The Lying Game by Ruth Ware fulfills the PopSugar 2019 Reading Challenge category “a book revolving around a puzzle or a game.”
I’ve read three Ruth Ware stories. And I don’t love her. I like the stories okay, but honestly, most fall short. I liked The Woman in Cabin 10 though the titled glommed on to the “the girl” titled novels like Gone Girl.
But The Lying Game bothered me as a reader and a writer. I’m not much a fan of unreliable narrators. I still curse Moriarty. Grrr…In fact, unless it’s done superbly well, i.e. Gone Girl, the book will probably remain on my unfinished/unread list. The Lying Game didn’t quite have an unreliable narrator, but she sure held back.
Spoilers…but let me explain. The women in the book come together because of an urgent call from one of their high school friends. They all fly back to a small town under the preamble of going to a reunion. But in reality, the police have found a body and the women need to talk/get their story straight.
The story is told in first person and Isa holds back. I don’t know why. She’s telling the story. She knows whose body it is and the circumstances of how and why it ended up in a swamp. But does she tell us? No. We spend pages and pages building suspense, deepening the intrigue, and rolling about in small snippets of backstory. But the whole time, Isa knows. And that pisses me off.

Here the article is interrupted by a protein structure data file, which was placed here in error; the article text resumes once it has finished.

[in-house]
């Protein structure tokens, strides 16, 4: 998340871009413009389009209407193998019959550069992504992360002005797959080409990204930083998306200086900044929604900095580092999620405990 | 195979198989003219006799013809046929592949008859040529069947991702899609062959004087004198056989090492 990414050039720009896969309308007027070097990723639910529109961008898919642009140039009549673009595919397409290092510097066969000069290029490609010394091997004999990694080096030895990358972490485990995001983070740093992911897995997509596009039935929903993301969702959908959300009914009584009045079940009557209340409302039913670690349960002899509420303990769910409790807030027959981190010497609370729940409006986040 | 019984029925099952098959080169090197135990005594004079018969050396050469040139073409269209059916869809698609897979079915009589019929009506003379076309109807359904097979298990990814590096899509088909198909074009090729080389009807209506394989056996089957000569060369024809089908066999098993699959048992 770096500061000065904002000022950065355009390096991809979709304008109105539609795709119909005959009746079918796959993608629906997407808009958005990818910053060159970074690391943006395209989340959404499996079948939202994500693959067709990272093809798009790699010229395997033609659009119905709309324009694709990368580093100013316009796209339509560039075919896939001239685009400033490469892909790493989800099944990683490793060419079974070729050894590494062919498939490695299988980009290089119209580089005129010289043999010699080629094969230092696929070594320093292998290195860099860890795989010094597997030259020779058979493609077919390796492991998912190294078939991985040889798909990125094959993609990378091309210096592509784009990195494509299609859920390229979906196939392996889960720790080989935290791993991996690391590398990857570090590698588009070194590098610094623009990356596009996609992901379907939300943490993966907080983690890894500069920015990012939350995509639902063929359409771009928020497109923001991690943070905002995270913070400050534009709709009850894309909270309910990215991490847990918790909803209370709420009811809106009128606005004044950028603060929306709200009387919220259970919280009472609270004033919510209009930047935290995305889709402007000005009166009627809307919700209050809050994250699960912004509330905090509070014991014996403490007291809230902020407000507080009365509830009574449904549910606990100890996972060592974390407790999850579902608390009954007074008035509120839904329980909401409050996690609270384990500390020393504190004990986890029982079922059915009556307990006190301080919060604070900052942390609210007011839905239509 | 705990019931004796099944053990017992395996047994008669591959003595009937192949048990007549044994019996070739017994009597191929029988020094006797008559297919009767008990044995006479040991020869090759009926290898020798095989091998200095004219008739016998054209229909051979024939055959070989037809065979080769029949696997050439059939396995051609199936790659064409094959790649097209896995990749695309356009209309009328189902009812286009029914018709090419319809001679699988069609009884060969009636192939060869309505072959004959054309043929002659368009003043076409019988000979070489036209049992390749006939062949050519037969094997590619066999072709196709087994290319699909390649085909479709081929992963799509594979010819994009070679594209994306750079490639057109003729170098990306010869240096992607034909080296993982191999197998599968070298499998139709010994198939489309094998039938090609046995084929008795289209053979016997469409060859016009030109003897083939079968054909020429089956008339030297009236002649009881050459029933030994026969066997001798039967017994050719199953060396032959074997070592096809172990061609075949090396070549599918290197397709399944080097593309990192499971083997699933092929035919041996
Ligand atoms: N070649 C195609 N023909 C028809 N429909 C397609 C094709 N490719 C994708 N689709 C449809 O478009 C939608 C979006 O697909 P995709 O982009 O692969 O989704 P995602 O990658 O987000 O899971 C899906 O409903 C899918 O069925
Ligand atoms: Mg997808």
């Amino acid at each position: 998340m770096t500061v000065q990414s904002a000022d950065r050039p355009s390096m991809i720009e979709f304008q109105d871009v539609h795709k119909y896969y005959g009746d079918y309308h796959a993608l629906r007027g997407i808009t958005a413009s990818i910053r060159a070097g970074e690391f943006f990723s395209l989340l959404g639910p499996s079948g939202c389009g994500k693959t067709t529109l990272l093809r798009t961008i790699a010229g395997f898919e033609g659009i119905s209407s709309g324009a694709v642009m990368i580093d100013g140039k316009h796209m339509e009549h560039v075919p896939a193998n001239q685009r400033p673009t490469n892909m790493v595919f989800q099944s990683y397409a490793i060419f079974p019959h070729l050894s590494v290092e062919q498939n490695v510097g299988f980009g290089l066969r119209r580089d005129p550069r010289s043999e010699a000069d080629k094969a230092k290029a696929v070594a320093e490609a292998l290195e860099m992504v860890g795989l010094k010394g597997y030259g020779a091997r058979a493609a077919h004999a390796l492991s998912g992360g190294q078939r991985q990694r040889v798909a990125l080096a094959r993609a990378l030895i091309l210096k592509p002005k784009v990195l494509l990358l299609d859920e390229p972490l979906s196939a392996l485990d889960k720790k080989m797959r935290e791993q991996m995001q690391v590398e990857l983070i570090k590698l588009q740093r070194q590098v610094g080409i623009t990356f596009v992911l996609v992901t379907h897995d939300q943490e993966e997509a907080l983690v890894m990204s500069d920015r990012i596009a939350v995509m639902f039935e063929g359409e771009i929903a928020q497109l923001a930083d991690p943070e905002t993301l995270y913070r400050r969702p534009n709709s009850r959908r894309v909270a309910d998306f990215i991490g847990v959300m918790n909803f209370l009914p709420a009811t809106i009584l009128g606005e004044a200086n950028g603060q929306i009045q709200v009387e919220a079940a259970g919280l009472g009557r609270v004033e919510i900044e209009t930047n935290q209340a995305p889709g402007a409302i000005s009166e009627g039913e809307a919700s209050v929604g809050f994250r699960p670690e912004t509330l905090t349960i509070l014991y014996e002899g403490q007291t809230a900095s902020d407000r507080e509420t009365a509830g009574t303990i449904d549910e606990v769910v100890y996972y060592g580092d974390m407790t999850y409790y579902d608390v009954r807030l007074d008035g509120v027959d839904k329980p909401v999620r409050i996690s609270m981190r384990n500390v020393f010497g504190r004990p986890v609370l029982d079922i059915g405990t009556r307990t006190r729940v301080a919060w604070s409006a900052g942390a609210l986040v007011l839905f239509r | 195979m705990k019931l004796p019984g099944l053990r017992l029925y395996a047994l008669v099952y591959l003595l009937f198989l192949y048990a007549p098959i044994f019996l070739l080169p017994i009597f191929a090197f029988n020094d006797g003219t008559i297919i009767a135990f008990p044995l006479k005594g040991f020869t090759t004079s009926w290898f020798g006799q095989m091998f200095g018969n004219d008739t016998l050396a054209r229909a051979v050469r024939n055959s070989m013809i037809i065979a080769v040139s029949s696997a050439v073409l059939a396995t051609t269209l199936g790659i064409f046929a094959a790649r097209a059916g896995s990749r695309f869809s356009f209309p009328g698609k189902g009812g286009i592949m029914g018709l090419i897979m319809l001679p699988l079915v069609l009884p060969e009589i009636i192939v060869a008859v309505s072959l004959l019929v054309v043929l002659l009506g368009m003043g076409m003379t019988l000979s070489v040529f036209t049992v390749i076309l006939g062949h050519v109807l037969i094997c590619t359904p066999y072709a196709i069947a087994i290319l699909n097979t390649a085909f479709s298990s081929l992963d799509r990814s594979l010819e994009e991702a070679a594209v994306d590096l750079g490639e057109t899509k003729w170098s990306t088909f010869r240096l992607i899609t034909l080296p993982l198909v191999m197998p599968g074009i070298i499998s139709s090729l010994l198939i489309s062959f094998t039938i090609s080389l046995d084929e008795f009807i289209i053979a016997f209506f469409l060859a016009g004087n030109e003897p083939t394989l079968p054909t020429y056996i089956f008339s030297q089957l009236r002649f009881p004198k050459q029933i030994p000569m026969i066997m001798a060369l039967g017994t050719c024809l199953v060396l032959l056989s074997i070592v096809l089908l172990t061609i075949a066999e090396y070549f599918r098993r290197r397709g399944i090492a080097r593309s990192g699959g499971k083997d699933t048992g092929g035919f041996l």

If Isa knows most of the plot, why can’t she tell us? I mean we are in deep point of view here. We’re in her head the entire book. Just once her thoughts should have revealed “Oh that’s the body of…spoiler…who died because…spoiler…” It was a good idea for a story. But I feel the author should’ve given the readers that secretive information and then spun a twist on it. (There was a twist, but it needed a better one.) Or perhaps Isa could have been the one person not in the know. But to have her know the entire thing from the start was a waste of tension. The suspense slowly built as the novel progressed until Isa finally spills the damn secret. Suspense for suspense’s sake, annoying, unnecessary and poorly written. Sorry, Ms. Ware.
The book category asked for a plot that revolved around a game. The Lying Game didn’t live up to that either. The lying game the women played as girls involved telling the biggest lies and getting away with it. They never lied to each other until…well, spoiler… But the game itself only played a small part to get all the key players together and cement their friendship. I didn’t see it as an integral part of the plot.
So overall, I think The Lying Game by Ruth Ware falls short on several levels. I didn’t hate it, but I won’t recommend it, not for this category or as a suspense novel. I’ll rate it 3 little white lies.